Coronavirus has led to dramatic changes in crime and justice in Asheville from the courtroom to the cop on the street.

Reported crimes are down, police are making fewer arrests and inmates are being sprung from jail.

Criminal cases filed in Buncombe court have declined sharply since mid-March.
Source: North Carolina Administrative Office of the Courts 

And the criminal justice system of the future may bear little resemblance to pre-Covid-19 with lawyers in masks, social distancing in the courtroom and an excuse to get out of jury duty that could apply to a sizable portion of the population. Pre-existing conditions and even age could be a legitimate reason not to serve.

The impact may last well past the pandemic and could finally achieve a long-heralded reform: converting the county jail from a holding pen for the poor to a lockup reserved for serious offenders.

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‘We’ve proved that we can’
Pandemic speeds criminal justice reforms

Coronavirus has led to dramatic changes in crime and justice in Asheville from the courtroom to the cop on the street.

Reported crimes are down, police are making fewer arrests and inmates are being sprung from jail.

Criminal cases filed in Buncombe court have declined sharply since mid-March.
Source: North Carolina Administrative Office of the Courts 

And the criminal justice system of the future may bear little resemblance to pre-Covid-19 with lawyers in masks, social distancing in the courtroom and an excuse to get out of jury duty that could apply to a sizable portion of the population. Pre-existing conditions and even age could be a legitimate reason not to serve.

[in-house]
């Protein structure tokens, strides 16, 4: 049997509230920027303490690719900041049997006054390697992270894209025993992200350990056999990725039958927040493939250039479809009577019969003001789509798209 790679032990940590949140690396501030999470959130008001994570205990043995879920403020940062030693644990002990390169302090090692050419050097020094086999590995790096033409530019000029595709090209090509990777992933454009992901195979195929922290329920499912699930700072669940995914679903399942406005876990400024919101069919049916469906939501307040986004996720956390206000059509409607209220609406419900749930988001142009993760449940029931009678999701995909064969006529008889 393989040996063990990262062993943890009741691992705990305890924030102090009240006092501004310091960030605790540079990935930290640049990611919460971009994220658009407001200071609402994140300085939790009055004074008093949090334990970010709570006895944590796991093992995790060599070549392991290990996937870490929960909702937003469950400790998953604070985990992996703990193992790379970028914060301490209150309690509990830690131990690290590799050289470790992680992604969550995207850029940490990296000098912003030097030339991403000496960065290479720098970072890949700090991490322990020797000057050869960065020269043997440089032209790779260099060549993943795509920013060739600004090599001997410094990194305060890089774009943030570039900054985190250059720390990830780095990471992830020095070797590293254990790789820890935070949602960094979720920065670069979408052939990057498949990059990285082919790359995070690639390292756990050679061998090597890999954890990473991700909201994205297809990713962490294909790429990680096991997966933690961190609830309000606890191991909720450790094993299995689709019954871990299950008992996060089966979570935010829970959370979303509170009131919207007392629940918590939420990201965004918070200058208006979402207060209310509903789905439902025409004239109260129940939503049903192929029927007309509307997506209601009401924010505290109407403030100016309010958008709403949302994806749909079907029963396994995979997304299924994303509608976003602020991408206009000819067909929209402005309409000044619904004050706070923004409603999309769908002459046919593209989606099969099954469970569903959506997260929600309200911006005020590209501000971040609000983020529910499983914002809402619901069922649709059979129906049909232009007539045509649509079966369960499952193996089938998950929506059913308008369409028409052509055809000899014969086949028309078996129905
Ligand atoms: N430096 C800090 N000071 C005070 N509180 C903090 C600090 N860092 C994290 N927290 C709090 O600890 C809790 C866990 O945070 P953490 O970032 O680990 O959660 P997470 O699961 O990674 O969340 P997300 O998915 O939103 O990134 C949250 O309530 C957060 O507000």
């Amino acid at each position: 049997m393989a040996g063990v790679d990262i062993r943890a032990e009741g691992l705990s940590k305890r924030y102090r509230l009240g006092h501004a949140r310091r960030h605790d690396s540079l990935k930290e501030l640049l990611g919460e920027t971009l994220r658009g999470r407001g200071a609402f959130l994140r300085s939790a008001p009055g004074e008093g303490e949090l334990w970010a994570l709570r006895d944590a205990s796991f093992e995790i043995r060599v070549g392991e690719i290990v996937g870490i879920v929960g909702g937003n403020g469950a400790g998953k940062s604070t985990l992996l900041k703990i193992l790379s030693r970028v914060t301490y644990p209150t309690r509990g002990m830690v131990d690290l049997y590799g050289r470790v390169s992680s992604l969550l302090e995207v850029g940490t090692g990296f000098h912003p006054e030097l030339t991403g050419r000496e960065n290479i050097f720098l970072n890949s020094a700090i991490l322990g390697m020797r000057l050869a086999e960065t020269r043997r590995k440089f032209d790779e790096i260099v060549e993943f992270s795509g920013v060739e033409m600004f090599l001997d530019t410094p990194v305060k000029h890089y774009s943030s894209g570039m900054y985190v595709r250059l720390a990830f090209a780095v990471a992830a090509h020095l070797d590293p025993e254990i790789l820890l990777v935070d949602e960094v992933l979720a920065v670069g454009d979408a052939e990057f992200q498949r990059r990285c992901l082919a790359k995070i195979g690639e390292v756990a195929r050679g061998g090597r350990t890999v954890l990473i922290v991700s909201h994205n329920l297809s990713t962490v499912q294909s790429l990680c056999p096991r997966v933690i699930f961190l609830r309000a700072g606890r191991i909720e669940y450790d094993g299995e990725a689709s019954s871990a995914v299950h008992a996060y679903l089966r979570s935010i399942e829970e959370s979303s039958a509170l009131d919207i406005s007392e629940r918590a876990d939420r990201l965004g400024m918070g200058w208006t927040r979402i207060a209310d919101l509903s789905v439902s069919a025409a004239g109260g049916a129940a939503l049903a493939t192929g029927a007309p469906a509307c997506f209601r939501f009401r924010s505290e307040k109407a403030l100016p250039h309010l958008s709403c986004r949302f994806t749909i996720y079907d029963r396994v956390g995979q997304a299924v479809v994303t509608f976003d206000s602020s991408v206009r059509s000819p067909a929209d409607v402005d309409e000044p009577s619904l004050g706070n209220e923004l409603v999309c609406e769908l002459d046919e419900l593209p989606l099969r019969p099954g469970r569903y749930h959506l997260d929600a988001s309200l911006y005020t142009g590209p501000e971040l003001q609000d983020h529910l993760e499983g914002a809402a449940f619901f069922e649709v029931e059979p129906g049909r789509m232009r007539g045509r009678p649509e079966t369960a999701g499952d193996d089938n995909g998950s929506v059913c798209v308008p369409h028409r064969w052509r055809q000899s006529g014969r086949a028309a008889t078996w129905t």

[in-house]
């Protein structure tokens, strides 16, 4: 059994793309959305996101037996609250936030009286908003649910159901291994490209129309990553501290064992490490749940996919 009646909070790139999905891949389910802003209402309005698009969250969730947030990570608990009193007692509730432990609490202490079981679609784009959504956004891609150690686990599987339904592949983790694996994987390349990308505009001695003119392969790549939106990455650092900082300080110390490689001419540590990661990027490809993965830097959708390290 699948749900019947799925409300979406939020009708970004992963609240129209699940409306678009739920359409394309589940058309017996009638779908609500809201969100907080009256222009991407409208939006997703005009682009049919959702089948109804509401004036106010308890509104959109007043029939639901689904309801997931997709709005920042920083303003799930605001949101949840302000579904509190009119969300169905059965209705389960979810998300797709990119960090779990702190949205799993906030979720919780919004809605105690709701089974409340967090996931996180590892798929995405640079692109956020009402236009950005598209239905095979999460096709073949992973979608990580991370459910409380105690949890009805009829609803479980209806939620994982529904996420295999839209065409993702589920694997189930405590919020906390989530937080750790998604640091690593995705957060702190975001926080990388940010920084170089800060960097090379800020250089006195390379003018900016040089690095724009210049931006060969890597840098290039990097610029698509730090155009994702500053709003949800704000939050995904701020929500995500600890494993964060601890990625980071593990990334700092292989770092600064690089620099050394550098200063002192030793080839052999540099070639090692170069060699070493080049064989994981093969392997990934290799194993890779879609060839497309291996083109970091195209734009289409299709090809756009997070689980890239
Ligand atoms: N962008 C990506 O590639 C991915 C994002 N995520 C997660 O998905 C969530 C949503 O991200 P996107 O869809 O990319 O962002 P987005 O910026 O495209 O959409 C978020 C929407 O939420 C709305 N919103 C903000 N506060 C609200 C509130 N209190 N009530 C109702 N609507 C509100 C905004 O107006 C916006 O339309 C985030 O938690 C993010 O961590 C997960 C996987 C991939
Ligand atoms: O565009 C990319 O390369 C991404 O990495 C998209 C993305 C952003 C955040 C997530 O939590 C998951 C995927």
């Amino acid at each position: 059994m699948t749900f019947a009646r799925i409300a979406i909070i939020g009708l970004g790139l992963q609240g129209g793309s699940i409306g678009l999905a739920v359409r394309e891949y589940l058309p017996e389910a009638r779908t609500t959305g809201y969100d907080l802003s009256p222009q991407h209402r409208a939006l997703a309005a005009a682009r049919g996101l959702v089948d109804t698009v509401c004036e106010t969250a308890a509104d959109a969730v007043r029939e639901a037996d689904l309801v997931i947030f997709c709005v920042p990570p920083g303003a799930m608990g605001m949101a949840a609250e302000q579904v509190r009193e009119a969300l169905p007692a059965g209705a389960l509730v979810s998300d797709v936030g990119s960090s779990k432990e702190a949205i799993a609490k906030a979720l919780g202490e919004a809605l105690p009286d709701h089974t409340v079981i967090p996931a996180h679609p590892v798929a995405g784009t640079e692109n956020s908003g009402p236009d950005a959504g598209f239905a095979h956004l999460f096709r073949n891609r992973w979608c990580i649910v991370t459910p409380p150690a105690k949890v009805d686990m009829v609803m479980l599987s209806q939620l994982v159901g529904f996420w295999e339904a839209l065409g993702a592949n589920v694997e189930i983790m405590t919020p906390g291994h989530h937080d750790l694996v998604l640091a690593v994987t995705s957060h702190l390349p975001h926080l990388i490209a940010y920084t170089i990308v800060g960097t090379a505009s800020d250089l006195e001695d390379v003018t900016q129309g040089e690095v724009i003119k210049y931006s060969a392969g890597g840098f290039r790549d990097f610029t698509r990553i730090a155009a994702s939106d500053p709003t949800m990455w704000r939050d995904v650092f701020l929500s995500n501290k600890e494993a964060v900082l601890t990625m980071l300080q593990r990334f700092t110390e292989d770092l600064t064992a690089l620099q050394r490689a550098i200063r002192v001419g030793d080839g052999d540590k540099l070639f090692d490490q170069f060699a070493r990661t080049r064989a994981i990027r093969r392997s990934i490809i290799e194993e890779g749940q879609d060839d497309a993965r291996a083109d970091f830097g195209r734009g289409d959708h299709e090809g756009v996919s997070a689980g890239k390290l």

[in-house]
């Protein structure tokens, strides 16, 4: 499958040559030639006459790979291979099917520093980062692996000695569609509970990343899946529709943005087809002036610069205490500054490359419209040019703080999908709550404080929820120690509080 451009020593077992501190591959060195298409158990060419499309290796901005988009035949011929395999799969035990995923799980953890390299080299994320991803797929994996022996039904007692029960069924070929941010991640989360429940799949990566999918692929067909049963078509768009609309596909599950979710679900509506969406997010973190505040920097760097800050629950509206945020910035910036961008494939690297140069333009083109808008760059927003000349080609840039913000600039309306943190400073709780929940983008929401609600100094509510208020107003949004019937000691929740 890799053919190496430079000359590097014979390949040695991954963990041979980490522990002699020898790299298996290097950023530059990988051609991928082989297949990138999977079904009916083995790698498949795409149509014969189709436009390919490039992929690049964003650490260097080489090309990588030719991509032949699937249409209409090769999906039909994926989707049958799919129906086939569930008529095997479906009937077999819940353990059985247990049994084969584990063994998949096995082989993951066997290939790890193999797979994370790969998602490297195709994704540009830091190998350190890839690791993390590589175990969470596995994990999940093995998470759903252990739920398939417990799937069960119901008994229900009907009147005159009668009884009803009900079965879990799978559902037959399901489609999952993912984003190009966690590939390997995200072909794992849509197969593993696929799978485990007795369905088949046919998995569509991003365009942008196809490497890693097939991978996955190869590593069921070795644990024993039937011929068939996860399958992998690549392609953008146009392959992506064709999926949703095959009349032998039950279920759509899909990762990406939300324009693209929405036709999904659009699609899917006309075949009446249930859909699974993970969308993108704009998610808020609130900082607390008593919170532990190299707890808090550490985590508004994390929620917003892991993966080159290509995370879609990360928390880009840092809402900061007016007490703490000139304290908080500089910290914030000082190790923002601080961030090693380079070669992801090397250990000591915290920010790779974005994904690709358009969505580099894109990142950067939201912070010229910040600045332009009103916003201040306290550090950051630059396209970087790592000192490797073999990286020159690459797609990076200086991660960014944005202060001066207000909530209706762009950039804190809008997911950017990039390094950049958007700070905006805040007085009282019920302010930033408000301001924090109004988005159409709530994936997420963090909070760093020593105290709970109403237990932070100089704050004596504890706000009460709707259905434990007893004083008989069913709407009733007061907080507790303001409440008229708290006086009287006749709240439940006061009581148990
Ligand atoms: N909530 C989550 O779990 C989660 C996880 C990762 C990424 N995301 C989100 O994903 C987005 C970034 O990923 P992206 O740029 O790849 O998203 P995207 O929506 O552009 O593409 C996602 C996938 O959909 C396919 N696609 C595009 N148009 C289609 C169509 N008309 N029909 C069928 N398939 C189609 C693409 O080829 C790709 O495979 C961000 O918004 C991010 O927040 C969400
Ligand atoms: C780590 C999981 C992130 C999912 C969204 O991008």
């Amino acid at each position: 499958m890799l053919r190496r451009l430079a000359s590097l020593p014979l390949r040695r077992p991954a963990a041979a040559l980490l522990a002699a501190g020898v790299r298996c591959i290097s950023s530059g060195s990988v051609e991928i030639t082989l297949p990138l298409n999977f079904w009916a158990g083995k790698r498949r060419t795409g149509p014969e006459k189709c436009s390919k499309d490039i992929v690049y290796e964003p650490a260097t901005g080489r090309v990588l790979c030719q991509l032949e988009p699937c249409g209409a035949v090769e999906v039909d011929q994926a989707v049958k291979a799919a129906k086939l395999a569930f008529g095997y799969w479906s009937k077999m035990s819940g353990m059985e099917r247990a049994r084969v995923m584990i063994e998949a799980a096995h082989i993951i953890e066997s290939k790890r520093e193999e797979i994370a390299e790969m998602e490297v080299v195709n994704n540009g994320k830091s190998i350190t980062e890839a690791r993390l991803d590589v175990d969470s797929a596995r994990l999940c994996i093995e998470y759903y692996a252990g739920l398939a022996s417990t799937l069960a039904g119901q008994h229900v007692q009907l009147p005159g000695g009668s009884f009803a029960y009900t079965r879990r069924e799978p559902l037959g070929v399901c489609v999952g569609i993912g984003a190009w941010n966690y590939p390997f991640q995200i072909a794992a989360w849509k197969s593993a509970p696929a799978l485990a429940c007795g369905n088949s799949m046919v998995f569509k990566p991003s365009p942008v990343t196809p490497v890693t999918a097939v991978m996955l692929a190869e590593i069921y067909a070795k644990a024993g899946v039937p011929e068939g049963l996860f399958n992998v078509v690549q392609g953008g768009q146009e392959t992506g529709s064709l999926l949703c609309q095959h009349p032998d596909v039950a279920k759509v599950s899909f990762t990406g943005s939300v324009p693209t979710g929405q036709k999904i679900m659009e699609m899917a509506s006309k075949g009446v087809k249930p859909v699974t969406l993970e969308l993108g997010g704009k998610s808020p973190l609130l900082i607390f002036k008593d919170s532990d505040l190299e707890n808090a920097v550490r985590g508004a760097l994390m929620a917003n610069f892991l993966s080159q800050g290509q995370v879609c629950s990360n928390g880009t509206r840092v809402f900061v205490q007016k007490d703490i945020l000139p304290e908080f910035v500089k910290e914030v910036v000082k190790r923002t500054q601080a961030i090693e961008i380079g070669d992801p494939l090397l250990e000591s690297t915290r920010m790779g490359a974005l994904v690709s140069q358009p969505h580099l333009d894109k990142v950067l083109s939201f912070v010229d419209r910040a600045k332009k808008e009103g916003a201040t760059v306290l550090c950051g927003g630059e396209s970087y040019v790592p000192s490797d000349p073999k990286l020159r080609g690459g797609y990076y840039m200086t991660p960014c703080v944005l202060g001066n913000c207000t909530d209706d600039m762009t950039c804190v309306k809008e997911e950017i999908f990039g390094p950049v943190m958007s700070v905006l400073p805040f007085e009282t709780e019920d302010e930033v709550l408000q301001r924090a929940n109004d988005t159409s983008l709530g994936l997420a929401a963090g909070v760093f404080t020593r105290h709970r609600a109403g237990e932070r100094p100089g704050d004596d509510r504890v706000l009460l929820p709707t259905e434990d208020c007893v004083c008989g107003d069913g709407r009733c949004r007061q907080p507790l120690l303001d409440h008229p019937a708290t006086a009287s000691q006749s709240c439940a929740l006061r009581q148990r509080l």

The impact may last well past the pandemic and could finally achieve a long-heralded reform: converting the county jail from a holding pen for the poor to a lockup reserved for serious offenders.

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Mark Meadows’ political protégé calls for reopening state’s economy despite health risks

The Maggie Valley businesswoman's hopes to inherit the congressional seat held by Mark Meadows may be jeopardized by the upstart newcomer Madison Cawthorn.

Republican congressional-candidate Lynda Bennett, who hopes to win the District 11 seat recently vacated by her political patron Mark Meadows, is calling for an immediate end to North Carolina’s stay-home order, calling pandemic restrictions an infringement “on our rights and freedom.”

GOP congressional candidate Lynda Bennett is calling for an immediate end to North Carolina’s Covid-19 restrictions

In a radio interview with ultra-conservative Breitbart News last weekend and infrequent follow-up comments on her Twitter and Facebook feeds, Bennett has sharply criticized Gov. Roy Cooper’s decision to extend the restrictions through May 8, referring to them as “politics.”   Yet the governor’s policy is in alignment with guidelines issued by the federal Centers for Disease Control and President Trump’s coronavirus task force, which set benchmarks to be met indicating the contagion is slowing and deaths are trending downward before lifting the restrictions.